Negotiation for First Timers

So you are ready to put your cards on the table and let your employer or client (or potential employer or client) know you are ready t...

So you are ready to put your cards on the table and let your employer or client (or potential employer or client) know you are ready to talk numbers. That’s a mighty big step - and congratulations are in order for deciding to take it. So many people will sit back and let the opportunities to make more money or have a better job pass them by because they are afraid of what negotiations are all about. This fear comes from not understanding the interests and needs of both parties, but what’s even more scary is how many people don’t know what they want out of their jobs or prospective projects with clients. Here’s how you can navigate the not-so-scary negotiation waters for the first time, without losing your shirt. 

Do Your Homework

Let’s say that you are applying for a new job. This should be a time filled with excitement for you. Instead, you might find yourself dreading the one question that stumps so many people: “what are your salary expectations?” Ugh. It’s the worst question. It’s loaded, you know. The company usually already knows how much they are willing to pay for a position long before it is posted to accept applicants. But don’t let that stop you from showing up with an answer. 

Do some research about what the position typically pays in your area or comparable areas in the country. Decide if that is enough for you based on what you know about the job. You need to know your bottom line. The company already has a good idea of what theirs is, so you need to know yours. Make a list of all of your accomplishments from your past experiences and then figure out how to relate them to your new position. Company representatives will be impressed with what you can do for them, not necessarily what you have done for others. While that information gets you in the door, they will hire the person who can give them the most value for their money. 

Practice Your Pitch

Now that you have identified how much money you want to make in your new role, you need to practice walking the walk with your potential employer. You’ll want to ask a friend for help with this or stand in front of the mirror to get acquainted with your sell. And you better believe it’s a sell. You want them to be willing to pay you whatever you want so you need to practice.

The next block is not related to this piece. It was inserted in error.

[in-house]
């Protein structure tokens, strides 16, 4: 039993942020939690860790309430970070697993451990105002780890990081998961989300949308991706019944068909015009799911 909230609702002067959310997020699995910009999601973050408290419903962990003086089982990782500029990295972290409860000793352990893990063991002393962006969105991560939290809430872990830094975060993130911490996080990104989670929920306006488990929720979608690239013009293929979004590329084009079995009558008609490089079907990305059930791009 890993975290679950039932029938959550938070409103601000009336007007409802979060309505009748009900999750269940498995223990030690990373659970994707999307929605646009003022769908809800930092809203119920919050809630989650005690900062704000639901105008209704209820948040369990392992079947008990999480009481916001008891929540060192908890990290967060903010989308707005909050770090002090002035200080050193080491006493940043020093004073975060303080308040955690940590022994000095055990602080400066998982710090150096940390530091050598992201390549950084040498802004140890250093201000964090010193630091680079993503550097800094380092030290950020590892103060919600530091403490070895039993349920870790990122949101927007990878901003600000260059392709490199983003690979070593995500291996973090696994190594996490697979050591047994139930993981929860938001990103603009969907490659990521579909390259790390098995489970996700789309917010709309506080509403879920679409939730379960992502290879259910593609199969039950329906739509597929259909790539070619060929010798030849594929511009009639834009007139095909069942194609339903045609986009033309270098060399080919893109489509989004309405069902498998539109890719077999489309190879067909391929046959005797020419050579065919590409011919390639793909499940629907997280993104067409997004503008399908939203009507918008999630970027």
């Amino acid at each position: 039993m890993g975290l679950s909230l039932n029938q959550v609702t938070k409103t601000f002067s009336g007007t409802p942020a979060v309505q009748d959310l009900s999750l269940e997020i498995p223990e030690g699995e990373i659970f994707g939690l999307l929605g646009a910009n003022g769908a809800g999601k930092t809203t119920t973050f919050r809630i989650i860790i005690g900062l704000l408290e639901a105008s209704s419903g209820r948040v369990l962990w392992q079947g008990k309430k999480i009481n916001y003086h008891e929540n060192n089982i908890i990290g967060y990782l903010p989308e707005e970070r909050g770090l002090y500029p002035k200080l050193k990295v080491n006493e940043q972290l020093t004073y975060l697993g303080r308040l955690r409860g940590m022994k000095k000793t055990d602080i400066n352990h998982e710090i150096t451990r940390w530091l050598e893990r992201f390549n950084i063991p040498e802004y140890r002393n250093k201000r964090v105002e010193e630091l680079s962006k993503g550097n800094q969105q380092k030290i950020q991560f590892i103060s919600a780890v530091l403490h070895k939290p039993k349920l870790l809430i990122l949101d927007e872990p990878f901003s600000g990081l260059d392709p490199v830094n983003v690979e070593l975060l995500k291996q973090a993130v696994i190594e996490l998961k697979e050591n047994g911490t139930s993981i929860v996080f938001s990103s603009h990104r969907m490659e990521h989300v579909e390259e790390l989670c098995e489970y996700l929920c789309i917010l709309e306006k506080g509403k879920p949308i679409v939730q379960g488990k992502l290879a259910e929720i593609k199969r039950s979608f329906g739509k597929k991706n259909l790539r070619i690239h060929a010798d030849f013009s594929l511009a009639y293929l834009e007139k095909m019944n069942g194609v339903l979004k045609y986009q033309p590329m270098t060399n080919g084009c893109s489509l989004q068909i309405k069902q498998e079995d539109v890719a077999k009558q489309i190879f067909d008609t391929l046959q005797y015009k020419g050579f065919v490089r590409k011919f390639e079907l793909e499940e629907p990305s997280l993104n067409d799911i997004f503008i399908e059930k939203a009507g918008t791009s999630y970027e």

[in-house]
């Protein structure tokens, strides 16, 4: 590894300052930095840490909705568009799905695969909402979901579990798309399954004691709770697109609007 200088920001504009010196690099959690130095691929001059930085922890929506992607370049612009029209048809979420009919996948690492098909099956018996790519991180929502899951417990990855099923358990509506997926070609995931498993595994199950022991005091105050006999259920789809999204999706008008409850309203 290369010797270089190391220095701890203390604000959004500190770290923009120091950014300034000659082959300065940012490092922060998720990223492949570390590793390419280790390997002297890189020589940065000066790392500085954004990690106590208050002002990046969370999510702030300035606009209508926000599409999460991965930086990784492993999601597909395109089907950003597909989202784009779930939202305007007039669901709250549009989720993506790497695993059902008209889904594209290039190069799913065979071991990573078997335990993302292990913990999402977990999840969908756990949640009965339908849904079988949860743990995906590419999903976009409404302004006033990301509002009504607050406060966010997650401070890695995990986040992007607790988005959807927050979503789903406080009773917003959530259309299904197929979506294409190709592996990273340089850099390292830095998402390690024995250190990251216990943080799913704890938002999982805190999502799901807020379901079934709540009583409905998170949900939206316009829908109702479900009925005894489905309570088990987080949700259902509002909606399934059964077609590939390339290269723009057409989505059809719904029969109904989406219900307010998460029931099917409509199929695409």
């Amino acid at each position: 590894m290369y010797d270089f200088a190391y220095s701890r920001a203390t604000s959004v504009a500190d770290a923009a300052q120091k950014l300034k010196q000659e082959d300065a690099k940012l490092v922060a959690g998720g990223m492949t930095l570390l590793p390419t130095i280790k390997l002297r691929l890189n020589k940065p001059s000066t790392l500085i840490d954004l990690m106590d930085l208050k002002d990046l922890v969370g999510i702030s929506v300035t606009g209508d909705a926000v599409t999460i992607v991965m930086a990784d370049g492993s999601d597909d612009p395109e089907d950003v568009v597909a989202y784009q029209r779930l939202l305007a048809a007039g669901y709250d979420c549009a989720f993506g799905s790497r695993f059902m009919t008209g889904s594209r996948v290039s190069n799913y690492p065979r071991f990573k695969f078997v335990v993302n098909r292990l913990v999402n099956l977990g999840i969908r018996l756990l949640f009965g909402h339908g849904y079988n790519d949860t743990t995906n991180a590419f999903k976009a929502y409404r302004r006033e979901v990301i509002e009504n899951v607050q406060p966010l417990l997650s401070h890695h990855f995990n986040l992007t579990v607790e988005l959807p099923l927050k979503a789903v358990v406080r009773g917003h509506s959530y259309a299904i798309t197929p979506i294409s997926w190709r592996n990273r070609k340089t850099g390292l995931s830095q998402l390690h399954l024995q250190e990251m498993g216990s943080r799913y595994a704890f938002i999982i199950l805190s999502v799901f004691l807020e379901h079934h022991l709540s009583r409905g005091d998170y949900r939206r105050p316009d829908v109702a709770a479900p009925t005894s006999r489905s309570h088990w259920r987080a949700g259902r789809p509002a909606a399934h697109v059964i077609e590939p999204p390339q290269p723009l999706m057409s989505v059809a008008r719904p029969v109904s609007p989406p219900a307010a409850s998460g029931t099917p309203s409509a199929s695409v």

Imagine yourself explaining how you once saved your previous employer $10,000 by automating a process for them. Then imagine telling your potential new employer that you can save them that and more by building out robust systems for tracking and responses - or whatever it is that you are going to pitch them. The takeaway here is that you need to be able to relate your pitch to what your new employer needs. Talk in terms of the future by related it to the past, but always keep the focus on what you can do for them. 

Just Say It

There is no better advice in the world of negotiation than to “just say what you want.” If you are set on a number, give yourself a range to work within, but don’t go below that range unless:

  • There is clearly opportunity to be promoted or to move up in the company.
  • Your benefits package is more than you expected or more than you have now.
  • You get ample vacation time or can take lieu time for extra hours worked.
  • You have learning opportunities that could help you move on to the next role or opportunity - in this company or the next. 
When it comes to negotiating, you want to have your story straight about why you want a certain salary. Simply needing a job is not enough of a reason. So many people undersell themselves because they just want to get the job. They think they can live on the money they will make or that they shouldn’t be greedy in wanting to make more money. Other people think that negotiation is like putting in for a city tender: it goes to the lowest bidder

Leave the Drama at the Door

Sure, it can be scary to ask for what you want. But it is even scarier to think you are not being paid what you are worth. An previous employer of mine once asked me why he should hire me. I told him, “because I’m awesome.” After he finished laughing and settled his surprise, he offered me the job, at the salary I asked of the company. I had never put myself out there like that before and was pleased to find that my candor was a breath of fresh air for the company. My confidence told them that if they weren’t going to hire me, someone else certainly was, so they scooped me up pronto! 

In simply terms, negotiation is just a fancy term for a conversation where each party is trying to get the best deal possible. Employers want to know that they are getting their money’s worth, and employees want to know that they are being paid what they are worth. It can take time for those two things to align in a person’s career, but being clear about your expectations, standing up for your experiences and being confident - without being cocky - can go a long way in getting you the job you want and deserve.



Vyas Infotech: Negotiation for First Timers
Negotiation for First Timers
Vyas Infotech
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